(CNN) -- A young emperor penguin discovered thousands of kilometers away from its home might survive ingesting a bellyful of sand, New Zealand zoo officials said.
The penguin -- whose gender is unknown pending DNA test results due this week -- stunned passers-by when it showed up at a beach north of Wellington last week.
"This is only the second time an emperor penguin has been seen in New Zealand," said Kate Baker, spokeswoman for the Wellington Zoo, where the bird was taken for treatment.
Even more surprising was what the zoo found inside the penguin -- enough sand to fill its stomach to its esophagus.
"In Antarctica, they normally eat ice to cool down and to hydrate," Baker said. It's possible the bird mistook or tried to substitute the sand for snow or ice.
It's unclear why the bird apparently swam more than 3,000 kilometers (1,864 miles) from Antarctica.
New Zealanders have dubbed the penguin "Happy Feet," a reference to the 2006 animated movie about emperor penguins. But those at the Wellington Zoo are steering clear of giving the bird a name.
"We get very fond of our patients. If you start naming them, it's really hard if the worst were to happen," said Dr. Lisa Argilla, manager of veterinary science at Wellington Zoo. "We'll try to avoid (naming) until we're really happy he's going to make it."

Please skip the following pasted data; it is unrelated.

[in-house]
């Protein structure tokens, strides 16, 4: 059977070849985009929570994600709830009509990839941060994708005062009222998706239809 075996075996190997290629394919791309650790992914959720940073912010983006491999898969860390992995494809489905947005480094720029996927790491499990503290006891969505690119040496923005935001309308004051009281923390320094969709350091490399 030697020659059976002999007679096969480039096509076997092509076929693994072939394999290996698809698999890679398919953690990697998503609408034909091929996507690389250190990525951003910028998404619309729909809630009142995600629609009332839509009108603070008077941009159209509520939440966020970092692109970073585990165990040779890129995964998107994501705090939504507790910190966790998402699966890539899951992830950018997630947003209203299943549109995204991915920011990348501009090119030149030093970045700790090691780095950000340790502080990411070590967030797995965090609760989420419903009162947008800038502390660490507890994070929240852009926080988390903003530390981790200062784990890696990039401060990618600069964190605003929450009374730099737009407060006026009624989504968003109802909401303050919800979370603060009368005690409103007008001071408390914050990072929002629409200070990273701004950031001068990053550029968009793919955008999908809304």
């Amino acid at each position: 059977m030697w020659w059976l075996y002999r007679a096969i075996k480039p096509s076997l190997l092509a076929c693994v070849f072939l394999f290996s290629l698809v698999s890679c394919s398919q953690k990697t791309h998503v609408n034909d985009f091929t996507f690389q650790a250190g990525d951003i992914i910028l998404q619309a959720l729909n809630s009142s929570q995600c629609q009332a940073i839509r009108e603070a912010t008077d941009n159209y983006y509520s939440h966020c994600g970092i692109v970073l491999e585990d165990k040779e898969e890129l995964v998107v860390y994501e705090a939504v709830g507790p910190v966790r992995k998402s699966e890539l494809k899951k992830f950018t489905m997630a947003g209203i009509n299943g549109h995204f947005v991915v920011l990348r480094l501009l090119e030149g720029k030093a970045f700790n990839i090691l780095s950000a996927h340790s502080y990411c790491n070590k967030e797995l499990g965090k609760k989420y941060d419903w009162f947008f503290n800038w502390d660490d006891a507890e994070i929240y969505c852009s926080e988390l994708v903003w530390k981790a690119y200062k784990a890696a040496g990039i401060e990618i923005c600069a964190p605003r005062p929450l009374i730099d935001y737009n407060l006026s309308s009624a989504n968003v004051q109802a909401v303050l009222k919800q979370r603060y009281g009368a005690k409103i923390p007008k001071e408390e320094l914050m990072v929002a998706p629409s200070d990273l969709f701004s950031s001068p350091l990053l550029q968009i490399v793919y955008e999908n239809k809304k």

The bird has undergone two stomach flushes, but getting all the sand out remains a challenge, Argilla said.
"Having sand in your stomach is very serious," she said. "It can cause a rupture, that's my main concern. ... I would assume the sand has abraded the stomach lining."
The emperor had a "rest day" from procedures Sunday and will undergo an endoscopy on Monday, Baker said.
The zoo currently has four little blue penguins, which are native in New Zealand, Baker said. All have been rehabilitated; one is missing an eye, and one is missing a flipper.
But taking care of an emperor penguin is an entirely different story. The bird's temporary quarters include air conditioning set as cold as possible and shaved ice to keep the emperor cool.
Argilla said the top priority is helping the bird recover. If all goes well, the Department of Conservation will decide where the penguin should go.
In the meantime, the bird has garnered widespread attention and sympathy.
"I think people have a real soft spot for penguins," Argilla said. "Everyone feels really sorry for him. He's just so lost."
CNN's Dana Ford contributed to this report.